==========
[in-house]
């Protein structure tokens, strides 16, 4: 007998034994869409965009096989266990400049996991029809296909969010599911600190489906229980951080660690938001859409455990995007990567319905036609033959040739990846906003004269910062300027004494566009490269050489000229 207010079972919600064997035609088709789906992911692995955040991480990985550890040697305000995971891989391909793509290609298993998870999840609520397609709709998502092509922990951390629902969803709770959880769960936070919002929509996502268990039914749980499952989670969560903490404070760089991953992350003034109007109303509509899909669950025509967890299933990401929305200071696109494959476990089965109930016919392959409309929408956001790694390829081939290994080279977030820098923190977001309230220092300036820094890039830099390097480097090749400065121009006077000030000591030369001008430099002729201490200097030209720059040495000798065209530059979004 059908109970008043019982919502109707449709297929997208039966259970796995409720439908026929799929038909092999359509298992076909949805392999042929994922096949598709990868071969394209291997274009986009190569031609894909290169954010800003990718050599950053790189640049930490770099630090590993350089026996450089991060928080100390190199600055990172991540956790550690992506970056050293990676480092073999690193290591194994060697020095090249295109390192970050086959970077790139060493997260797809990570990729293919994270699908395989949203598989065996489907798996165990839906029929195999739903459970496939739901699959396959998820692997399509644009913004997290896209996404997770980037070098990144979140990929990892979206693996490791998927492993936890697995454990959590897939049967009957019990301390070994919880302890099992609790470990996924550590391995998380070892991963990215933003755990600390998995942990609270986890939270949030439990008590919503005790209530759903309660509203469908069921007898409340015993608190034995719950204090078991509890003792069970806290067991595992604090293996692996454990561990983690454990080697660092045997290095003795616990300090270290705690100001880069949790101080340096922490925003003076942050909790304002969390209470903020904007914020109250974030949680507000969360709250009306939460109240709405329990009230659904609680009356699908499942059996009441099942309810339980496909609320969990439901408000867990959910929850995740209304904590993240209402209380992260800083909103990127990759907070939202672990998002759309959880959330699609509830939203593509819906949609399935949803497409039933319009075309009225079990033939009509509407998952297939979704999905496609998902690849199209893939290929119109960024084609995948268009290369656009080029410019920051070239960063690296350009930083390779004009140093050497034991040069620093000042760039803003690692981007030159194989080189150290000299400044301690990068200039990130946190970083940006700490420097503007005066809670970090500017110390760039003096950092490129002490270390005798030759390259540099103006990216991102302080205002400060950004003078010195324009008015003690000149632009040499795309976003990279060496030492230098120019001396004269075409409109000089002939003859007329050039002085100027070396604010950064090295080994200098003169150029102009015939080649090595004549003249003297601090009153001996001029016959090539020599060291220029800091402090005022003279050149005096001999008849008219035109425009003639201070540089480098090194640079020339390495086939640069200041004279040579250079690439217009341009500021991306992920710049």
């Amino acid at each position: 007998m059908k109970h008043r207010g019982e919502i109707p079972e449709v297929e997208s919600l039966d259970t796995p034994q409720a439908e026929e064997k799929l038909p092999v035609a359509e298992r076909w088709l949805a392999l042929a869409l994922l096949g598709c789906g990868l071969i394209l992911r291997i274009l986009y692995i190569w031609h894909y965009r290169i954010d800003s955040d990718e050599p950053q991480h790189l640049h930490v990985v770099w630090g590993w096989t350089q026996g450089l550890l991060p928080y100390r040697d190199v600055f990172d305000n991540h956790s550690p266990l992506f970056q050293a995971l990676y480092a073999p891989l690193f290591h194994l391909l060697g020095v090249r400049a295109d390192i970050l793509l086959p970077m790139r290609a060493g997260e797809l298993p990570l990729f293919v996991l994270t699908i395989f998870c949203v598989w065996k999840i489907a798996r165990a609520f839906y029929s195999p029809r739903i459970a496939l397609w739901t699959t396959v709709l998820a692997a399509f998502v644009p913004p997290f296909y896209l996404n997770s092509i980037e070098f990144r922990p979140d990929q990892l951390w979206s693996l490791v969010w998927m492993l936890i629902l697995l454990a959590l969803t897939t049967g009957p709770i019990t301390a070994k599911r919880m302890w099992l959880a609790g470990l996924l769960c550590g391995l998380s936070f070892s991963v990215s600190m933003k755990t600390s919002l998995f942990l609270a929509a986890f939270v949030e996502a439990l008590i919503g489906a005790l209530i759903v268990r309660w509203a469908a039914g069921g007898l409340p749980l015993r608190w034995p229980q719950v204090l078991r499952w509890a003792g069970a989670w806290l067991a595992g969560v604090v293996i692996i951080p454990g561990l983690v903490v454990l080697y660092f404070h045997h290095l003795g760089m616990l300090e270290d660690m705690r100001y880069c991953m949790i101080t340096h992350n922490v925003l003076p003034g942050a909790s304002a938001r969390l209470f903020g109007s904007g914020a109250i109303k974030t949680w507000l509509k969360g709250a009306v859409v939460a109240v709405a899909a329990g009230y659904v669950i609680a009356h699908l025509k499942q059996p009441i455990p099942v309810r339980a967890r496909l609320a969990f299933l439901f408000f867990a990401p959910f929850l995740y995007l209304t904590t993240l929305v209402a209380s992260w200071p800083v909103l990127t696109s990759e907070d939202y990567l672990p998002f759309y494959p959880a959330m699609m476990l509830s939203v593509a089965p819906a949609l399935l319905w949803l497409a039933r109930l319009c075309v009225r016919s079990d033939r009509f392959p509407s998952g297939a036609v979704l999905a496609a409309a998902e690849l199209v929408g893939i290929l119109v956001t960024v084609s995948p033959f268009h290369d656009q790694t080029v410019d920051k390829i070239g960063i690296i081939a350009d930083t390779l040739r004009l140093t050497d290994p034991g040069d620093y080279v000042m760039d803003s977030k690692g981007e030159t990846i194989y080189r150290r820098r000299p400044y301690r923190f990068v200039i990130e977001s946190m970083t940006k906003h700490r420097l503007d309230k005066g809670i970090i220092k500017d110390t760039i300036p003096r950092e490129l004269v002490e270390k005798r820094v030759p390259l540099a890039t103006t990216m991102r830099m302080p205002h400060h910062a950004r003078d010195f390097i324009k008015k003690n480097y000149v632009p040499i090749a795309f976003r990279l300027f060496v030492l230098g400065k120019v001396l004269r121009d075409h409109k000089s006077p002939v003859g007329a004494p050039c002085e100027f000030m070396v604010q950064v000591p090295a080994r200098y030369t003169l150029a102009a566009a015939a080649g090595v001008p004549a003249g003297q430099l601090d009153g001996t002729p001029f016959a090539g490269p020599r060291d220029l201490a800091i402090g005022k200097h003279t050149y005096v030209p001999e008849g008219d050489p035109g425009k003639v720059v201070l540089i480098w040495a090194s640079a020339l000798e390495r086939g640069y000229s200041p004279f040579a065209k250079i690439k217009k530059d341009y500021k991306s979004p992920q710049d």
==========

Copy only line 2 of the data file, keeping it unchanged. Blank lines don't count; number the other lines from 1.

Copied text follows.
């Protein structure tokens, strides 16, 4: 007998034994869409965009096989266990400049996991029809296909969010599911600190489906229980951080660690938001859409455990995007990567319905036609033959040739990846906003004269910062300027004494566009490269050489000229 207010079972919600064997035609088709789906992911692995955040991480990985550890040697305000995971891989391909793509290609298993998870999840609520397609709709998502092509922990951390629902969803709770959880769960936070919002929509996502268990039914749980499952989670969560903490404070760089991953992350003034109007109303509509899909669950025509967890299933990401929305200071696109494959476990089965109930016919392959409309929408956001790694390829081939290994080279977030820098923190977001309230220092300036820094890039830099390097480097090749400065121009006077000030000591030369001008430099002729201490200097030209720059040495000798065209530059979004 059908109970008043019982919502109707449709297929997208039966259970796995409720439908026929799929038909092999359509298992076909949805392999042929994922096949598709990868071969394209291997274009986009190569031609894909290169954010800003990718050599950053790189640049930490770099630090590993350089026996450089991060928080100390190199600055990172991540956790550690992506970056050293990676480092073999690193290591194994060697020095090249295109390192970050086959970077790139060493997260797809990570990729293919994270699908395989949203598989065996489907798996165990839906029929195999739903459970496939739901699959396959998820692997399509644009913004997290896209996404997770980037070098990144979140990929990892979206693996490791998927492993936890697995454990959590897939049967009957019990301390070994919880302890099992609790470990996924550590391995998380070892991963990215933003755990600390998995942990609270986890939270949030439990008590919503005790209530759903309660509203469908069921007898409340015993608190034995719950204090078991509890003792069970806290067991595992604090293996692996454990561990983690454990080697660092045997290095003795616990300090270290705690100001880069949790101080340096922490925003003076942050909790304002969390209470903020904007914020109250974030949680507000969360709250009306939460109240709405329990009230659904609680009356699908499942059996009441099942309810339980496909609320969990439901408000867990959910929850995740209304904590993240209402209380992260800083909103990127990759907070939202672990998002759309959880959330699609509830939203593509819906949609399935949803497409039933319009075309009225079990033939009509509407998952297939979704999905496609998902690849199209893939290929119109960024084609995948268009290369656009080029410019920051070239960063690296350009930083390779004009140093050497034991040069620093000042760039803003690692981007030159194989080189150290000299400044301690990068200039990130946190970083940006700490420097503007005066809670970090500017110390760039003096950092490129002490270390005798030759390259540099103006990216991102302080205002400060950004003078010195324009008015003690000149632009040499795309976003990279060496030492230098120019001396004269075409409109000089002939003859007329050039002085100027070396604010950064090295080994200098003169150029102009015939080649090595004549003249003297601090009153001996001029016959090539020599060291220029800091402090005022003279050149005096001999008849008219035109425009003639201070540089480098090194640079020339390495086939640069200041004279040579250079690439217009341009500021991306992920710049």